Patients will appreciate this improvement by seeing a friendly optician from the moment they enter the office. The additional wall space also allows for more frame choice. Having a dedicated contact lens station will create an easier and more practical experience for new contact lens wearers. Previously, contact lens insertion/removals were performed in one of two exam rooms. It is possible that freeing up an exam room will lead to greater efficiency in exams as well.
Other Articles to Explore
ROI: I estimate that there is at least one optical sale per week that walks out the door instead of purchasing because our lone optician is busy and there is too long a wait. Reasonably, one additional sale per week could lead to $26,000 annually.
I estimate that we will break even from this particular office update in six months.
Replace Window Treatments in the Optical
The office had old metal window shades, which simply looked bad. There was little room to manipulate the direction light entered through the windows and light was often directly in the optician’s face in the afternoon. The optician would, therefore, close the shades for much of the day. This created a dark office feel, which was not complementary to the beautiful frames we offer.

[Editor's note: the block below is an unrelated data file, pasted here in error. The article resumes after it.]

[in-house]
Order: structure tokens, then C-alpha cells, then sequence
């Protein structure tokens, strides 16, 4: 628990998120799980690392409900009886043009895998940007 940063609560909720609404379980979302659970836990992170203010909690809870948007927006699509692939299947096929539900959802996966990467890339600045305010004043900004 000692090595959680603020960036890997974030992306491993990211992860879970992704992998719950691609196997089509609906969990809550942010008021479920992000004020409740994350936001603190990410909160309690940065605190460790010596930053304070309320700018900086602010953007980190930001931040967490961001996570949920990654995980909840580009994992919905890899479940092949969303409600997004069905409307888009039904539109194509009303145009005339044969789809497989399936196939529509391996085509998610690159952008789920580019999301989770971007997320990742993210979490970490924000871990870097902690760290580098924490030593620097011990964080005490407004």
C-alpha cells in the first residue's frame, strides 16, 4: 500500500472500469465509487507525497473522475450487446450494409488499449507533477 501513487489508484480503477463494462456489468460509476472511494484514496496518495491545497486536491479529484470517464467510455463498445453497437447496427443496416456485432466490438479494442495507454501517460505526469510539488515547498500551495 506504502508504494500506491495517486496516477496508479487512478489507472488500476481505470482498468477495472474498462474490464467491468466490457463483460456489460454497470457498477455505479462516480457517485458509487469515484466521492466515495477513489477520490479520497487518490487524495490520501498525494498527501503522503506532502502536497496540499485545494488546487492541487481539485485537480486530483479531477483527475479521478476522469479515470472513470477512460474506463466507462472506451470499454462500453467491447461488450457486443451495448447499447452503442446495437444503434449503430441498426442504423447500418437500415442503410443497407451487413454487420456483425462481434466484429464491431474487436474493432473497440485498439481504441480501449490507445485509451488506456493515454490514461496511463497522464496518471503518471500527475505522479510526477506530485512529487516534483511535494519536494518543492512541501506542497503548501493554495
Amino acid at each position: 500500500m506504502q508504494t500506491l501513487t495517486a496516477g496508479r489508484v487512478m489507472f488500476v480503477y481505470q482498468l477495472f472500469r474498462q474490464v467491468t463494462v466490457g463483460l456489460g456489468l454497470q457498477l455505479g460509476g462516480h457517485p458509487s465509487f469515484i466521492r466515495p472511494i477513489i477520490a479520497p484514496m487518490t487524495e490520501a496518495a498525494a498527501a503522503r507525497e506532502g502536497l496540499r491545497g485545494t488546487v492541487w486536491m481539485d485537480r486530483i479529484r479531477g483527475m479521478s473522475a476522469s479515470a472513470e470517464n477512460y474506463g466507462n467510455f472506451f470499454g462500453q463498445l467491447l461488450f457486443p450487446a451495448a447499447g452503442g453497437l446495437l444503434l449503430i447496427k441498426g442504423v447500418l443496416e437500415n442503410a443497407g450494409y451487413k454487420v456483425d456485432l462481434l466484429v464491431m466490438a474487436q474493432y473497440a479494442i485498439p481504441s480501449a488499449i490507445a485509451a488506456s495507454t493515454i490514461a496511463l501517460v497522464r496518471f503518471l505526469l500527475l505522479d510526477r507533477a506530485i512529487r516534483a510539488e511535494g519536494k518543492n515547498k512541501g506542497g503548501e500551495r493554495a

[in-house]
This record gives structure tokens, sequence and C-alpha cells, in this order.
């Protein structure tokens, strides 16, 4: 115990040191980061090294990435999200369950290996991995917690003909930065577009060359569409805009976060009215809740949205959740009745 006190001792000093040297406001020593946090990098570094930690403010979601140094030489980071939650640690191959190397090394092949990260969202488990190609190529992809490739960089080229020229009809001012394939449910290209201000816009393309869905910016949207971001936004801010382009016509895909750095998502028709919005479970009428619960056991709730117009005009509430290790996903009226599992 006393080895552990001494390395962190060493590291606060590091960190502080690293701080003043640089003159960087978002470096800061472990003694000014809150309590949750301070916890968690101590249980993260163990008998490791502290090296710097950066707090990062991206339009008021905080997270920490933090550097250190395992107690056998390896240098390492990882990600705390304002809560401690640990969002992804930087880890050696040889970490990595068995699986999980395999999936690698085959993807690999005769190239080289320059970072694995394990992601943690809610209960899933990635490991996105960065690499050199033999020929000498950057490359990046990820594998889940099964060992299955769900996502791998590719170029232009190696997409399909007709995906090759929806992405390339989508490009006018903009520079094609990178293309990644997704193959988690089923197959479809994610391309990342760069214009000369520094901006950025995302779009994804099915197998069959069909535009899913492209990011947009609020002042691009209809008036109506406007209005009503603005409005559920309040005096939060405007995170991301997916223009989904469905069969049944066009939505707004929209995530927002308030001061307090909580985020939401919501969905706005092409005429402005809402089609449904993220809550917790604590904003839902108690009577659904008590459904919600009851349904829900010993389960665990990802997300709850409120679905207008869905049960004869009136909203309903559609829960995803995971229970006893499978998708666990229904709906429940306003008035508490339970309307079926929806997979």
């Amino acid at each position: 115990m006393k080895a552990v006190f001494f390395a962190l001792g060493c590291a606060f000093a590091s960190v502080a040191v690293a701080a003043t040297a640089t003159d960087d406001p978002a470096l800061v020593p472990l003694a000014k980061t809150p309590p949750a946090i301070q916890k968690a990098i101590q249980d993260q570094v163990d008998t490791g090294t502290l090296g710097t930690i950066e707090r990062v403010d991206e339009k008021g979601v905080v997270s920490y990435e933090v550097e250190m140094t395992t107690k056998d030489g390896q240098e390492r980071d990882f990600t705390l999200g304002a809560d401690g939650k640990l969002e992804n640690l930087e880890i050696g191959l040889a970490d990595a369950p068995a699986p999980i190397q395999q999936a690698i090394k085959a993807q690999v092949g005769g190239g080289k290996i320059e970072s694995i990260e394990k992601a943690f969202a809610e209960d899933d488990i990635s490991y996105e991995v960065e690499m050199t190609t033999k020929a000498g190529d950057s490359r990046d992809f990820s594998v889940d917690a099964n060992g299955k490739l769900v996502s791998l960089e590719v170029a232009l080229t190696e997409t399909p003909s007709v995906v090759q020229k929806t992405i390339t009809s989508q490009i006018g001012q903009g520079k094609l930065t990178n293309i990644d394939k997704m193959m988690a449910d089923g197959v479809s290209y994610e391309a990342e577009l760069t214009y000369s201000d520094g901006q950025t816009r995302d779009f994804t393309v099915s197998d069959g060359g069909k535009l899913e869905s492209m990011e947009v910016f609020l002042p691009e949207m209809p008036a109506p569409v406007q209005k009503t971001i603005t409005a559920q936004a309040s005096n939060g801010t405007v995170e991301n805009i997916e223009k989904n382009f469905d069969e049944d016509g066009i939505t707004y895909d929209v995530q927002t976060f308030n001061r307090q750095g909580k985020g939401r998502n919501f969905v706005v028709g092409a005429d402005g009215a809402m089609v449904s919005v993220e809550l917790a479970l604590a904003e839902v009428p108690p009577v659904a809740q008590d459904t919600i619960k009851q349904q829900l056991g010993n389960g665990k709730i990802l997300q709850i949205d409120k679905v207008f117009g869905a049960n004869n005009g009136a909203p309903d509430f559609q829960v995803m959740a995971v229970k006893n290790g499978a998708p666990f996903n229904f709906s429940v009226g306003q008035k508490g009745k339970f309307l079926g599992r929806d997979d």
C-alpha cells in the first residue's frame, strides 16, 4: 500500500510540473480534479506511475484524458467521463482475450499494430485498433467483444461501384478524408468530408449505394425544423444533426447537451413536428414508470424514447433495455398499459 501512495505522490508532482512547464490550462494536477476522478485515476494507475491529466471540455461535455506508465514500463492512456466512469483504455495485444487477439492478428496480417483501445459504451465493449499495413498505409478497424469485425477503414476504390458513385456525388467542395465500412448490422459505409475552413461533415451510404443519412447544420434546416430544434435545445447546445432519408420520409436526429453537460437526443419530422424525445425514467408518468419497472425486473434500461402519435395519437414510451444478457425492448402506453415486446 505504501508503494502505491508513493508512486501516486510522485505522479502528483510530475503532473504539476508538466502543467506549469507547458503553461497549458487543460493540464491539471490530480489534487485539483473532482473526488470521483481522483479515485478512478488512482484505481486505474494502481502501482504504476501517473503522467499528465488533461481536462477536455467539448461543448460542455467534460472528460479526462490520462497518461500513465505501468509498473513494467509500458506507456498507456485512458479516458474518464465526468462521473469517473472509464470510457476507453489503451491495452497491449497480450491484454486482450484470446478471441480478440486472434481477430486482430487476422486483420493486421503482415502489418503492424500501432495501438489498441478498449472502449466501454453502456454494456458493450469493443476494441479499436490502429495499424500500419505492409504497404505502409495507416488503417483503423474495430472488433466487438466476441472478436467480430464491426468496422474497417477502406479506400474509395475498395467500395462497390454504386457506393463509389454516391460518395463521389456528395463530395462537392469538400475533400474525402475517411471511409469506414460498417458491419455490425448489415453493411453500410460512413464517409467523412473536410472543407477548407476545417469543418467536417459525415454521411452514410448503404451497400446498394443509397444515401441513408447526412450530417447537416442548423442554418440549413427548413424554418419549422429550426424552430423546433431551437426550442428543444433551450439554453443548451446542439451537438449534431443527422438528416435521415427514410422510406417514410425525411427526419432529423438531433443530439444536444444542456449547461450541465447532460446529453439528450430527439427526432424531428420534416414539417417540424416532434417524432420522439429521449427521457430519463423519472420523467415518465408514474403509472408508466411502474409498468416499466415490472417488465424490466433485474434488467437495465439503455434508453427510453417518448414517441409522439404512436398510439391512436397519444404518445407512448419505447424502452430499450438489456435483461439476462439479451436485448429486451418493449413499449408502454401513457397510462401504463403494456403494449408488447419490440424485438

I replaced these blinds with white shudders, which gives us way better control of directional light. I expect my staff will be able to keep more natural light in the office now and the overall office look has improved tremendously.
Cost: The time investment of making this change was around one hour of research. The cost of the three shudders with installation was just shy of $1,500.
ROI: The ROI of this change is difficult to calculate exactly. Improving lighting may lead to fewer frame restyles. We’ve all had that patient who thought they purchased a black frame only to find when they look at it in proper lighting it is a dark purple. The improved office look and lighting may increase the average optical transaction.